A lighthearted look at news, events, culture and everyday life in New York.
By Nina Pajak
Hello! Excuse me! Hello? Attention, everyone! Hey! Pipe down and quit the squeaking and the rustling! Put the wrappers away, guys. Larry? Larry. Larry, I’m looking at you, buddy.
Okay, thank you, everybody. I hereby call to order the first ever Emergency Rat Summit. Templeton, to my right, will be passing around a sign-in sheet and taking minutes.
I’d like to begin by thanking you all for coming together tonight. Fred, thanks for opening up your nest to everyone in the beautiful 42nd street Shuttle tunnel, and thanks to the Outer Borough rats for schlepping in. Judy, the garbage is delicious as always. Nobody puts together a scavenger spread like you do.
Now to the business at hand. I don’t have to tell you how long we rats have been living in New York City. My family alone has been here for 4,000 generations since my ancestors came over from Holland. We’ve made our homes here. We’ve raised families on these tracks and in these sewers. We’ve built a sophisticated civilization under oppressive circumstances and in the face of great hardship. And in the name of the greater good, we’ve seen our share of tragedy and made great strides. I’m proud to say that, as of last year, our cat- and hawk-related deaths are at an all-time low. We’ve successfully identified 78 different types of poison, and we haven’t had a rat caught on a sticky trap in over six days! Those who have gone before us will surely not have died in vain!
Yes, thank you. Please hold your applause and tail-pounding to the end.
Now, the recent hurricane was just another obstacle, albeit a brutal one. Entire extended families were wiped out. Tunnels were flooded, nests washed away in the blink of an eye. The humans went to ground and food became scarce. For weeks, in some areas, all we had to eat was the sediment from the bottom of wine bottles. I myself lived off of scraps of soaked cardboard for a bleak time.
But as they say, when life gives you lemons, let them rot until you have moldy lemon rinds. We have emerged from this challenge stronger, smarter, and more resourceful. The laziest and most deleterious to our society–the so-called “dominant rats”–perished first, leaving the rest of us to rebuild, finally free of their tyranny!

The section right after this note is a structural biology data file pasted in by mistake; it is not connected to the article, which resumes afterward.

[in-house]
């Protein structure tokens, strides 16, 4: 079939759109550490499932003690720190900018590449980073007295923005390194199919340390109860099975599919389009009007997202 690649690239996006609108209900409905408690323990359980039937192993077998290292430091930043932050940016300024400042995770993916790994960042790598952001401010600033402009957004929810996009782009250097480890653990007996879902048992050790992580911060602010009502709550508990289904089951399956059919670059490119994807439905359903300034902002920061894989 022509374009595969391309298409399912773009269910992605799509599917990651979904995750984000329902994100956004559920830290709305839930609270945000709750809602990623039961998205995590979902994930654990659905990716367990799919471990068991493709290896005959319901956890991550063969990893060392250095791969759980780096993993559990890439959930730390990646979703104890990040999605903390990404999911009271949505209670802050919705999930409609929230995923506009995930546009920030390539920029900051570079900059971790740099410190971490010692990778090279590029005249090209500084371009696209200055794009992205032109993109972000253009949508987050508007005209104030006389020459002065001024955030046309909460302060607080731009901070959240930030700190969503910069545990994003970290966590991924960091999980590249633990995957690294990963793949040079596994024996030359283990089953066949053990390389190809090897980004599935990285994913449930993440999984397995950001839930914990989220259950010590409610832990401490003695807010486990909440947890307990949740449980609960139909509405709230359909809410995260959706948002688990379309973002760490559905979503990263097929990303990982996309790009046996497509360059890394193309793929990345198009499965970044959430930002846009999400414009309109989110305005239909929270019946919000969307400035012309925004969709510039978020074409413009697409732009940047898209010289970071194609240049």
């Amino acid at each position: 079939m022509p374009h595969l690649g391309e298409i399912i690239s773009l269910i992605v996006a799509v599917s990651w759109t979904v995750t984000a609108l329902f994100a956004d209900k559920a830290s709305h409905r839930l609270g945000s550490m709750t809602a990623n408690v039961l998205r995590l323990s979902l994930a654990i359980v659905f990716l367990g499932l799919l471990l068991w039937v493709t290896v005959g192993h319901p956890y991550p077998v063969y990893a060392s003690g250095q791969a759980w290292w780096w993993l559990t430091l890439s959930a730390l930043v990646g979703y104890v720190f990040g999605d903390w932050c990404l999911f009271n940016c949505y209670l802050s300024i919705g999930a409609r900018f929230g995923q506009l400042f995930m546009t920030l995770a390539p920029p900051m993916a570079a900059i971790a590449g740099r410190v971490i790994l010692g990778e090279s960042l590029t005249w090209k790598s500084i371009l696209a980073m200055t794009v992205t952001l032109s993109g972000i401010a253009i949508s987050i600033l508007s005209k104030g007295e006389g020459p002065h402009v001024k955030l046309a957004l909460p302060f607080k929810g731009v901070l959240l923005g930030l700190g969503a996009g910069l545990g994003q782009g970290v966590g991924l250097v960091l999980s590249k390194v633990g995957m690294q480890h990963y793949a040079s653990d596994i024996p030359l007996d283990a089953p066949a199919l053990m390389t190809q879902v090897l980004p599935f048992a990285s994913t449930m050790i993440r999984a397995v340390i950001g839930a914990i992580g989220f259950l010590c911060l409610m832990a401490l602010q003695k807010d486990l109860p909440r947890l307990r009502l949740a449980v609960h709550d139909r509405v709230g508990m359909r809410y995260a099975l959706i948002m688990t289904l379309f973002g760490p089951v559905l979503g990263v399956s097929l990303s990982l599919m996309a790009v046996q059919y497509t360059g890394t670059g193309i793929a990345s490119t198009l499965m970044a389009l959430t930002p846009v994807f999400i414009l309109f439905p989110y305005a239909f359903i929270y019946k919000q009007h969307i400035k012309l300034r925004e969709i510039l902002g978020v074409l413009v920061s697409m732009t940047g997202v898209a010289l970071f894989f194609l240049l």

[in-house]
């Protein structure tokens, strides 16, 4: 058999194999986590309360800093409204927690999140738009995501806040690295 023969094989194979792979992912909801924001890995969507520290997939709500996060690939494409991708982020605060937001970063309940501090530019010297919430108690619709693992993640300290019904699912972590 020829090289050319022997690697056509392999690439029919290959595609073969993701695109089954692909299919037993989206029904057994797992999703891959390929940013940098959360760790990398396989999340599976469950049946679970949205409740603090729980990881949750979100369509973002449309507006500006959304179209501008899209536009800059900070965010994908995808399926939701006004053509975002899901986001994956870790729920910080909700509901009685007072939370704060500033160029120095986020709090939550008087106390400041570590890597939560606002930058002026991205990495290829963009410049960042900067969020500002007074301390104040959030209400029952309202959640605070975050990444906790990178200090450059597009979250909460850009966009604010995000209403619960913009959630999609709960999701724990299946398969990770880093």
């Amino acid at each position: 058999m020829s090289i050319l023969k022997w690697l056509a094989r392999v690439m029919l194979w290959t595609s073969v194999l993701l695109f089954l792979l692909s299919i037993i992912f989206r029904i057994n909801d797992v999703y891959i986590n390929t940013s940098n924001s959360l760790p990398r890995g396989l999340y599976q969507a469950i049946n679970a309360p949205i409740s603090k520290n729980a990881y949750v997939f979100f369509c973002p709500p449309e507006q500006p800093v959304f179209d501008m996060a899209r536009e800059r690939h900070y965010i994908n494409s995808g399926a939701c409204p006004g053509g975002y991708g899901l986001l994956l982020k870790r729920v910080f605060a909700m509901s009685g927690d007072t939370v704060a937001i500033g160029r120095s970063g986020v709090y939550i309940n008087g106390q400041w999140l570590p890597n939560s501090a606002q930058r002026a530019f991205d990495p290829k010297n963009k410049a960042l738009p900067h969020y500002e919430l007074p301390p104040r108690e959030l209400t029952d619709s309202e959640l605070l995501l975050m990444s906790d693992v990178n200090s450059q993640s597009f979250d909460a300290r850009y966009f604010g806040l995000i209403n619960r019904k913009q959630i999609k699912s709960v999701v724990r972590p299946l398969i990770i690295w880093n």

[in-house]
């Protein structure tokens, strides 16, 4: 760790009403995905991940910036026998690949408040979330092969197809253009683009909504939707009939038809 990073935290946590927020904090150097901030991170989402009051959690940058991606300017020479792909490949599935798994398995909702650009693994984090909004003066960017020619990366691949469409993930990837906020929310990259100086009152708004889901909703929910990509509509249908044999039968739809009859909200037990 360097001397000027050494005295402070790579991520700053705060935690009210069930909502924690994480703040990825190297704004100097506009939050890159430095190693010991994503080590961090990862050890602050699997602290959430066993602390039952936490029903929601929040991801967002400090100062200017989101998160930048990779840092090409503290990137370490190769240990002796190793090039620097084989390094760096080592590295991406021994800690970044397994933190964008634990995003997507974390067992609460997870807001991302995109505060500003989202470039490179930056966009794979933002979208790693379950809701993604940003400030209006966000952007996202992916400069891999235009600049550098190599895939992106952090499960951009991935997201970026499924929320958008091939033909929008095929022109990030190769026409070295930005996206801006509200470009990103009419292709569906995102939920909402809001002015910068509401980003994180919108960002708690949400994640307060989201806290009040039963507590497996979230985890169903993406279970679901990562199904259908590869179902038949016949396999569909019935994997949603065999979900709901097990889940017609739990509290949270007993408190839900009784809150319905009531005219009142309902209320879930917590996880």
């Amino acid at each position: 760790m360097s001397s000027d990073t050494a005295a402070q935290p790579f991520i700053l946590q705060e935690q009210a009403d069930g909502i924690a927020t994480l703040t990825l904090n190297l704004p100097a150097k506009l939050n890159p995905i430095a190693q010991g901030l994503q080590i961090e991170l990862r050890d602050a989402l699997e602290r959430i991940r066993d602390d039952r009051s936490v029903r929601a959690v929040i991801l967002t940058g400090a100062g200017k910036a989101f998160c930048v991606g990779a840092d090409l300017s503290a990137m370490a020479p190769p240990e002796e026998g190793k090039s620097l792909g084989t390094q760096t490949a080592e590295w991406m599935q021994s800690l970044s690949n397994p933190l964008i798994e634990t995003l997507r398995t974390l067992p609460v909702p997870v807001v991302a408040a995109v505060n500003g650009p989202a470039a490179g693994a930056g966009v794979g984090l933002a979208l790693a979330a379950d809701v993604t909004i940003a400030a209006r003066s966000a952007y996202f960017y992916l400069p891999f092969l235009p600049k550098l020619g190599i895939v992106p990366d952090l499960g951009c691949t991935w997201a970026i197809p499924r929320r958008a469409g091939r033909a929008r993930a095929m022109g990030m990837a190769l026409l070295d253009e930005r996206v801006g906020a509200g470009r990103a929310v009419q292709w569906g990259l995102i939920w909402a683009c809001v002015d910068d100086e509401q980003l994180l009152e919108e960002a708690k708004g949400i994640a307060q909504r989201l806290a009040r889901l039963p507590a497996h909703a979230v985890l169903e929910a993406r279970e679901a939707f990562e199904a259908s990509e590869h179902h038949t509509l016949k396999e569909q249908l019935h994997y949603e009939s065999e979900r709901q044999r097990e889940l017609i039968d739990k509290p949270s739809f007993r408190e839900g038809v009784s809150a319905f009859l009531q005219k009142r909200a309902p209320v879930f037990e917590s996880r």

Now we have infiltrated neighborhoods which were previously closed to us. We’ve found routes inside luxury human strongholds which have revealed their weaknesses. We own the tunnels AND the streets and soon this entire city will be ours! No longer will we be relegated to basements and garden levels! No longer will we need to hide away in ivy bushes and beneath garbage hutches! Soon, we rise!
Please, friends, hold your applause.
The humans have called for their own emergency summit, no doubt to come up with new and aggressive means of warfare. We must all keep our noses to the ground. Report all possible threats. Jerry here has installed himself in the utility closet in City Hall, and Roy and Susan are working hard to find a way into the Department of Sanitation. We’ve got to have eyes and ears at all levels of government.
We’re in uncharted territory, folks. Not since the Great Heyday of the Bubonic Plague has our kind been poised so well for mass takeover. But where our ancestors failed, we shall succeed. The streets will run with trash! Cats and dogs will cower before us! Humans will taste OUR poison! We will pour into their buildings and subway cars like hot lava! We will finally get the respect and territory we deserve!
Thank you. Thank you.
At this time I will allow for a brief question and answer session before we break into committees.